Sector Programme
Extractives and Development

Good Governance Tax Compliance in the Extractive Sector

An effective tax framework – strengthened through tax policy reforms and rigorous tax audits – is a critical prerequisite for exploiting the full tax potential of a country. In order to enhance domestic resource mobilization in partner countries, Germany supports the capacity building of tax authorities to identify tax risks and to investigate suspected cases of aggressive tax avoidance and tax evasion.


The OECD estimates that developing countries lose about 16 percent of their annual tax revenues through aggressive tax avoidance strategies of multinational companies. In resource-rich countries predominantly this is true for the mining, oil and gas sector. The shortfall of revenue makes it difficult for countries to mobilise own resources urgently needed for their sustainable development and the implementation of the Agenda 2030 in line with the Addis Ababa Action Agenda (AAAA).

An effective tax framework – strengthened through tax policy reforms and rigorous tax audits – is a critical prerequisite for exploiting the full tax potential of a country. The domestic resource mobilization capacities of resource-rich countries are particularly threatened by the exploitation of tax loopholes and profit shifting (Base Erosion and Profit Shifting (External link), BEPS) by multinational extractive corporations. The manipulation of the tax base often takes place through so-called (internal) transfer pricing.

Transfer pricing refers to the pricing of goods and services that are sold within the various business units of an enterprise. Where transfer pricing practices are misused for tax avoidance purposes, profits are shifted between individual entities of an enterprise, often to entities in regions with low tax requirements. The country in which the profit was originally generated loses out on revenue that could play an important role in its development and the achievement of the SDGs.

Sector Programme Commitment

To strengthen the capacities of tax authorities in partner countries with active extractive sectors, the Sector Programme “Extractives and Development” in cooperation with the African Tax Administration Forum (ATAF), developed the Transfer_Pricing_Risk_Tool in 2017. Effective risk assessment mechanisms are essential, especially for developing countries with limited audit resources, to distinguish between abusive and standard industry practices. The toolkit addresses this challenge by offering a user-friendly, straightforward, step-by-step guide on how to determine whether high-risk transactions in the extractive sector should be subjected to transfer pricing audits. It also provides the detailed information tax authorities need to identify and evaluate transfer pricing issues.

Focusing on capacity building of tax authorities, trainings based on the toolkit were subsequently conducted for ATAF member countries in Côte d'Ivoire, Cameroon, Liberia, Zambia, and Tanzania, and two trainings were organized with the Inter-American Center of Tax Administrations (CIAT) in Panama. In 2019, the Sector Programme “Extractives and Development“ facilitated a regional dialogue among tax authorities from seven countries in Southern Africa, with the aim of improving information-sharing among authorities.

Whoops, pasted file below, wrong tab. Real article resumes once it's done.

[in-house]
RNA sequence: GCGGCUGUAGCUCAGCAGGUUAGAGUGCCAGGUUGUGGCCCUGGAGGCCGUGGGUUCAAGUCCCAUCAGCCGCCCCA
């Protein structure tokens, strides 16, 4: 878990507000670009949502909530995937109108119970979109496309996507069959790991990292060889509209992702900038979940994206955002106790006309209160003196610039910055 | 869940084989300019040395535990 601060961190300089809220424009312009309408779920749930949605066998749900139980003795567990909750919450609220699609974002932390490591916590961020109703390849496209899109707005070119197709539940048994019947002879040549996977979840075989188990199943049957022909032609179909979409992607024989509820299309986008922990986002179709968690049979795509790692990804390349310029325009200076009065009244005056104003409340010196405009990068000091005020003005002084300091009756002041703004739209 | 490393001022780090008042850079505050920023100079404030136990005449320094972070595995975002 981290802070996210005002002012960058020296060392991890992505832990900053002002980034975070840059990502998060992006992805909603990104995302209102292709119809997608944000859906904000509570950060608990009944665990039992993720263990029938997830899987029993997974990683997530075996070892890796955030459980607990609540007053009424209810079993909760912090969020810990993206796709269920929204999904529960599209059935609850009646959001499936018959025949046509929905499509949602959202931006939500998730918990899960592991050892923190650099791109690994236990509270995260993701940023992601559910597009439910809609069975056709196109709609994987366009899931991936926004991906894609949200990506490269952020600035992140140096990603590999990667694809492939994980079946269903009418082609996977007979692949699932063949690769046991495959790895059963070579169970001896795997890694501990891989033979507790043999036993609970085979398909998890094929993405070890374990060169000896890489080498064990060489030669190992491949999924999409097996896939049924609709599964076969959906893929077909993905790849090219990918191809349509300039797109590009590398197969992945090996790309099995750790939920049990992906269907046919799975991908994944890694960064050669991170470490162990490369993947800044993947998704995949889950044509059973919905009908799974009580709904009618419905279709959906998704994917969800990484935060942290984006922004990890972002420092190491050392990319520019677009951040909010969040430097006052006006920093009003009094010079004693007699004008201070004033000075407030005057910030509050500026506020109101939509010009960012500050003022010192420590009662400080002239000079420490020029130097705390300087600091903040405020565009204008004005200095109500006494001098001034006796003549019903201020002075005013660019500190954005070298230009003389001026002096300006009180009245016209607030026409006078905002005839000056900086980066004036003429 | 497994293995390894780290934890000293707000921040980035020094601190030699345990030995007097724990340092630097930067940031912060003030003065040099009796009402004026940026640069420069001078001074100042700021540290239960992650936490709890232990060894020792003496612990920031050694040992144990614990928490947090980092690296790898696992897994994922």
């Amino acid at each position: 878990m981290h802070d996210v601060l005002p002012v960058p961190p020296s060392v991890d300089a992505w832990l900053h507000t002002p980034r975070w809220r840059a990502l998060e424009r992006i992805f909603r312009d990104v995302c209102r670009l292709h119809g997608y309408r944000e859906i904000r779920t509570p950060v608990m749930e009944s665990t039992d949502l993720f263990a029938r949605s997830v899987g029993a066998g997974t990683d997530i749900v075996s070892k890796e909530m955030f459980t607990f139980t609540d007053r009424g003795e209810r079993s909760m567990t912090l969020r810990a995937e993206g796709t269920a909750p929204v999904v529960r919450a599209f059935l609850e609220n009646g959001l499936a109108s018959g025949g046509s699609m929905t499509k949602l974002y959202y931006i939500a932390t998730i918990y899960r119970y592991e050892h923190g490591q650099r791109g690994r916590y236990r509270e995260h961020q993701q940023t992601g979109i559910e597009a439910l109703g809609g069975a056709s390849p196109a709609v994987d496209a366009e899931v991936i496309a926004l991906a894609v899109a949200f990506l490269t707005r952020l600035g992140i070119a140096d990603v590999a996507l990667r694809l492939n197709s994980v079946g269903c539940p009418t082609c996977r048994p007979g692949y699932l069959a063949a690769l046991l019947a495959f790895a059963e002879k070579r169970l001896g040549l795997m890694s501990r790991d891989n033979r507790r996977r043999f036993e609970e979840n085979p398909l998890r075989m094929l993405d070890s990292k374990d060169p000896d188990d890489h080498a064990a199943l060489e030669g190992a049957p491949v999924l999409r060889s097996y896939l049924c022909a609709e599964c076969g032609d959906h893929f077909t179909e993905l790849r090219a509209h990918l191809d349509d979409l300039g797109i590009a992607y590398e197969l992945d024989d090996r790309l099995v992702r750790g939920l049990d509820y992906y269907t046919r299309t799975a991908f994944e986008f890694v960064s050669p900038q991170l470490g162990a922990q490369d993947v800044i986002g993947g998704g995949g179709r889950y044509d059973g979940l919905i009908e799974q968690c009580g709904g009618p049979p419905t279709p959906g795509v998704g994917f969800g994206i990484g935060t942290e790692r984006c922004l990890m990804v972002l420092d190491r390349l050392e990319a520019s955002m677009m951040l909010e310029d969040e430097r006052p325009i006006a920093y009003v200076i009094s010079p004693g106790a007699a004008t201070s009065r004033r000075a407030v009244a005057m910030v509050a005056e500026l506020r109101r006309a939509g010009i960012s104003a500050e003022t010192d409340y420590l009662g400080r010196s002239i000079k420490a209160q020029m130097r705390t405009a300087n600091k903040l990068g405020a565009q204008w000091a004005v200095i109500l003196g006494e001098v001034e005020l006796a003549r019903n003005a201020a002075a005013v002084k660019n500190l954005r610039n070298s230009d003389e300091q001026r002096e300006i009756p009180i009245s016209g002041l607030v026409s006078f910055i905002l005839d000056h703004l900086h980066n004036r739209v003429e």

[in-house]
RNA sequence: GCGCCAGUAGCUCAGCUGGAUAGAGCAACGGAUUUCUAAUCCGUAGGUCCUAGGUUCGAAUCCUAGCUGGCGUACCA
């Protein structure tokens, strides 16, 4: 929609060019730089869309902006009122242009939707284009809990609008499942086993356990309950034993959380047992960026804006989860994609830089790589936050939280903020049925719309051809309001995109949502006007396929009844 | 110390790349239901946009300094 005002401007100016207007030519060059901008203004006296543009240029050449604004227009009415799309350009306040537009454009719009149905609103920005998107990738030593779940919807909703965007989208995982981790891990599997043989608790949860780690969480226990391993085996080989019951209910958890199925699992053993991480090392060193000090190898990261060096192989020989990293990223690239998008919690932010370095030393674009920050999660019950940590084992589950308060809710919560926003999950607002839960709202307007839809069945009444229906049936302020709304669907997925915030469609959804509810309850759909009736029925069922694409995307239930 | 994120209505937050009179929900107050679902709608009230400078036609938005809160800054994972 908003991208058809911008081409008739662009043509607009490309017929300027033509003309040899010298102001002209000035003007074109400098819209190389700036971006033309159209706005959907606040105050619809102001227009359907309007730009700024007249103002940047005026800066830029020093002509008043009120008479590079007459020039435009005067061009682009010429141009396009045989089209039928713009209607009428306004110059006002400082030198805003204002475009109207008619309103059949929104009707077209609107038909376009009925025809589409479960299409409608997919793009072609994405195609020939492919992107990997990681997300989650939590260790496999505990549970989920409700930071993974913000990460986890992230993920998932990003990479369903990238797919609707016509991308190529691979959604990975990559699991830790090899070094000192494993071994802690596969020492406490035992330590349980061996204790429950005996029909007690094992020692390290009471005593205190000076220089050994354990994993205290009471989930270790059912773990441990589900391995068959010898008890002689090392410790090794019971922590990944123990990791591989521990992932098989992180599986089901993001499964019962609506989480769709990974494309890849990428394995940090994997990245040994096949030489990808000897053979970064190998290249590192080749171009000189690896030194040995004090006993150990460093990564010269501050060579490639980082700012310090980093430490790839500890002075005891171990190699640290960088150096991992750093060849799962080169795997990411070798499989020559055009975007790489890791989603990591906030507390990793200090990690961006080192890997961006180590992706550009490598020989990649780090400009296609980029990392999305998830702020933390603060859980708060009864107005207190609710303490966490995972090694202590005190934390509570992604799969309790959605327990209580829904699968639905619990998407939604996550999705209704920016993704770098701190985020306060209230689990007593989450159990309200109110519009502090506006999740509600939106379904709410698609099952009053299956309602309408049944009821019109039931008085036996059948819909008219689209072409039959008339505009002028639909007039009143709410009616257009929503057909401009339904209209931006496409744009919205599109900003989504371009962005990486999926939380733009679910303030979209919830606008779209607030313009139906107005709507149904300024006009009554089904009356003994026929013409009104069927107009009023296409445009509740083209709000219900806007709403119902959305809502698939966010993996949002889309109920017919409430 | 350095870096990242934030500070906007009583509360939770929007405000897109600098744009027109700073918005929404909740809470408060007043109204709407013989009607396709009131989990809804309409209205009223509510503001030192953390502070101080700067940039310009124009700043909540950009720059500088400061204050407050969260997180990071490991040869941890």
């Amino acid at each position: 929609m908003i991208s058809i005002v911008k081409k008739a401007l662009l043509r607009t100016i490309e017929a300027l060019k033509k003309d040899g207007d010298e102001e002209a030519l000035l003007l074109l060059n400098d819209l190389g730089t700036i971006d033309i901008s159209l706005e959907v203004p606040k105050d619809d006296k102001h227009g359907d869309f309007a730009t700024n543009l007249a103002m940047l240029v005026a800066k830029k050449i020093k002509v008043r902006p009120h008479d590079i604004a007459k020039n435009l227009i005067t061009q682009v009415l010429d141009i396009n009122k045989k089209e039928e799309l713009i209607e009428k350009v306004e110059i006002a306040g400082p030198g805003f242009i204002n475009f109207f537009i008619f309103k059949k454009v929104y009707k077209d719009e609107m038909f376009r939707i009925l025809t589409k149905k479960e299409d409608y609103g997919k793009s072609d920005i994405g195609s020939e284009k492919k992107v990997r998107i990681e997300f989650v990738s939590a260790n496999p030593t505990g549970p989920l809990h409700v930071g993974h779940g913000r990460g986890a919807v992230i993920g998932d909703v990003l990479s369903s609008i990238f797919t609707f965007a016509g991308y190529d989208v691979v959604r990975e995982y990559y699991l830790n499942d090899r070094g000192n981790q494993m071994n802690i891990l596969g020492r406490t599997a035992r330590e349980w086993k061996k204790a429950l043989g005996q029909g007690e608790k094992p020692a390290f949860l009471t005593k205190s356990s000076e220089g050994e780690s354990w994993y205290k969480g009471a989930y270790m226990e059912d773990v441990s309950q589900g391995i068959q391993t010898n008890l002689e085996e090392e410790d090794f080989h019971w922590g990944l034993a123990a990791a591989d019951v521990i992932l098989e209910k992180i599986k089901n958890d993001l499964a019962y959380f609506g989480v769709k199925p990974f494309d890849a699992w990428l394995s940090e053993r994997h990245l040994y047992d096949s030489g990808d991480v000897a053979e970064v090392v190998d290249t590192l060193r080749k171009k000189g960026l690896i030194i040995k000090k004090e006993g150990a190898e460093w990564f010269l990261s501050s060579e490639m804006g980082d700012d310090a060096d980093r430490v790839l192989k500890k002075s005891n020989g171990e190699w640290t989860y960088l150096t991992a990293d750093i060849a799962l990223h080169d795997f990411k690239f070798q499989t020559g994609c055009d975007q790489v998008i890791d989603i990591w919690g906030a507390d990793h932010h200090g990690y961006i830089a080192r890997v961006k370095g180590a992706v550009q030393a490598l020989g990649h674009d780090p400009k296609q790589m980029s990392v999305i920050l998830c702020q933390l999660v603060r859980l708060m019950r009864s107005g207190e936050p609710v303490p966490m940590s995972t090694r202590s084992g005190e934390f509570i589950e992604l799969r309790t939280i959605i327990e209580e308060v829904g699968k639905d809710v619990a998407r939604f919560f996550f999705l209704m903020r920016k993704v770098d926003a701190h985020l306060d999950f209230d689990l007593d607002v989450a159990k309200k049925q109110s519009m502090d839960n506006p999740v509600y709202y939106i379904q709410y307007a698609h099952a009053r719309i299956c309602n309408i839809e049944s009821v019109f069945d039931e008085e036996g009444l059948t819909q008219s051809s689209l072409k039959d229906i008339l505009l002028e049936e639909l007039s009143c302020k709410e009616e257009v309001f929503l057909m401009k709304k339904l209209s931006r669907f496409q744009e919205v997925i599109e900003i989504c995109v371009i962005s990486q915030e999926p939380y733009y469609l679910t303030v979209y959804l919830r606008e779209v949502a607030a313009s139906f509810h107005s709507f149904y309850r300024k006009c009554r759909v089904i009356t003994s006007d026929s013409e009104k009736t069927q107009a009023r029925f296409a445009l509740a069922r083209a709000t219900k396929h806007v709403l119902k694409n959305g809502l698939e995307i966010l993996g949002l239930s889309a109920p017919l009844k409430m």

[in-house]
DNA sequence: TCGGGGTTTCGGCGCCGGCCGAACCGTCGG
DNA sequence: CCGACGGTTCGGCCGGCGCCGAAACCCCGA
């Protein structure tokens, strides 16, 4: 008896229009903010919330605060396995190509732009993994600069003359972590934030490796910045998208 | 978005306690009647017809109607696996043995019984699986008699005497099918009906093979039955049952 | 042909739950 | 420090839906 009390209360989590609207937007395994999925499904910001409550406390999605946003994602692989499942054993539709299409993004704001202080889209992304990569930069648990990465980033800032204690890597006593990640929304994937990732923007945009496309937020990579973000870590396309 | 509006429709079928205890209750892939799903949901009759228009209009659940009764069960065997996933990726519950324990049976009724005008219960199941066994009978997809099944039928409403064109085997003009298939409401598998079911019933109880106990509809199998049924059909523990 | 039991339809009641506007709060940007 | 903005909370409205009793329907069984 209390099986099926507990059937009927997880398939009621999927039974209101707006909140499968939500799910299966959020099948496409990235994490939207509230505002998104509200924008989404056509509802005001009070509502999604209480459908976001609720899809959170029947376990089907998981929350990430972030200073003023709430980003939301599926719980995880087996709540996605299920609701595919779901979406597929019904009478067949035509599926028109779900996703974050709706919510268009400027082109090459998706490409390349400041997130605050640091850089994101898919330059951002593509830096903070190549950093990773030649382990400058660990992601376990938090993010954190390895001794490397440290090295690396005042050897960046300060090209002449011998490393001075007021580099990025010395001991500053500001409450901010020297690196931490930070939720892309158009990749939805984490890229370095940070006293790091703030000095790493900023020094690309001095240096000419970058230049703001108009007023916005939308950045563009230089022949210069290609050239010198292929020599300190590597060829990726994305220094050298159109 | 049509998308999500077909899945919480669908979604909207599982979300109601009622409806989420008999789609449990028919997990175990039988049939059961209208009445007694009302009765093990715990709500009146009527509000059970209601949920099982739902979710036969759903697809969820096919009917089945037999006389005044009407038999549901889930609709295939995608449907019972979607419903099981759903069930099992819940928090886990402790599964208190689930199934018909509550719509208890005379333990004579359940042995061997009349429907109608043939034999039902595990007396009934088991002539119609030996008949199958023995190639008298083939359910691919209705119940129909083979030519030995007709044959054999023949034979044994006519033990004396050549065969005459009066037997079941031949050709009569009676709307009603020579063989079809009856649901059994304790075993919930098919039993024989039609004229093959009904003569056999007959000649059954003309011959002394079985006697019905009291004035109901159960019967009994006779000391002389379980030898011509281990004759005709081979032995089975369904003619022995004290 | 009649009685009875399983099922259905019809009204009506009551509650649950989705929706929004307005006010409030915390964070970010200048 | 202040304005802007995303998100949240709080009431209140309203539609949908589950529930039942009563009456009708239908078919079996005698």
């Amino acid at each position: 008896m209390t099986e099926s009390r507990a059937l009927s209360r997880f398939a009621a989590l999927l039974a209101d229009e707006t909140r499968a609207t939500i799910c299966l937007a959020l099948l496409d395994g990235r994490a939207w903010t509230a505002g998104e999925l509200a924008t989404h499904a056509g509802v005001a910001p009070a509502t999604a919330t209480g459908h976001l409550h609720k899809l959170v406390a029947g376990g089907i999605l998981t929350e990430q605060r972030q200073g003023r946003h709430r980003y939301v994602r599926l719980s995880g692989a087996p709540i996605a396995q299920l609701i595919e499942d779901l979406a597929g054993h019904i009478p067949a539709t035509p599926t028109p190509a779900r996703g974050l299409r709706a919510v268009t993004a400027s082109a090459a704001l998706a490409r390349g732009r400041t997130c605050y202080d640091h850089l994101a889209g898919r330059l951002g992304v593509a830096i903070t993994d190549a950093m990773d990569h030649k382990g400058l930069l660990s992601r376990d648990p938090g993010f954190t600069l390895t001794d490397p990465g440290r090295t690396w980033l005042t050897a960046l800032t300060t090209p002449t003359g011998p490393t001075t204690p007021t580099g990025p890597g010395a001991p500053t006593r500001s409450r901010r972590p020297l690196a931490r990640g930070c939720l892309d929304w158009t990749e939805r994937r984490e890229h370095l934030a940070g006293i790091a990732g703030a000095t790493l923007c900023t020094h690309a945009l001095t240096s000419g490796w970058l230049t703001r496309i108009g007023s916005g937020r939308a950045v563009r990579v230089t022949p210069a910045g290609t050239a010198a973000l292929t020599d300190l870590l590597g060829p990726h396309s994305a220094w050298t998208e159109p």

Good Governance
Mining vehicles

Anti-Corruption Internal link

Corruption risks extend along entire mineral value chains in the extractive sector, from bribery in the acquisition of licences to the misappropriation of public funds. Corruption distorts competition, reduces government revenues and undermines development-oriented budget allocation. Get more information on the topic of anti-corruption here.

Good Governance
Engineers at an open pit mine in Peru

Extractive Industries Transparency Initiative (EITI) Internal link

The Extractive Industries Transparency Initiative (EITI) advocates for greater financial transparency and accountability of public revenues in the extractive sector. Read here how the Extractives and Development Sector Programme is involved.

Good Governance
Woman at a diamond mine

Good Financial Governance and Extractives Internal link

Good financial governance (GFG), i.e. the responsible handling of public finances, can contribute to an independence from international donors in the extractive sector. Standards and principles on transparency, accountability and rule of law, should be applied. Read here how the Extractives and Development Sector Programme is taking action in this regard.

Good Governance

Illicit Financial Flows Internal link

Combating illicit financial flows is an important concern of German development cooperation. The adoption of the EU Conflict Minerals Regulation will give new impetus to the issue of illicit financial flows in the extractive sector.

Local Value Addition

LION - Local Investment Opportunities in Natural Resource Projects Internal link

LION models procurement expenditures of mining companies to provide local decision makers and suppliers with information on the huge procurement demand in the mining sector.

Local Value Addition
Abbau mit schweren Maschinen

Local Procurement Reporting Mechanism (LPRM) Internal link

Sustainable economic growth requires the diversification of the local economy, the establishment of supply chains and the targeted promotion of small and medium-sized enterprises. To strengthen local procurement in the long term, the Mining Local Procurement Reporting Mechanism (LPRM) was developed.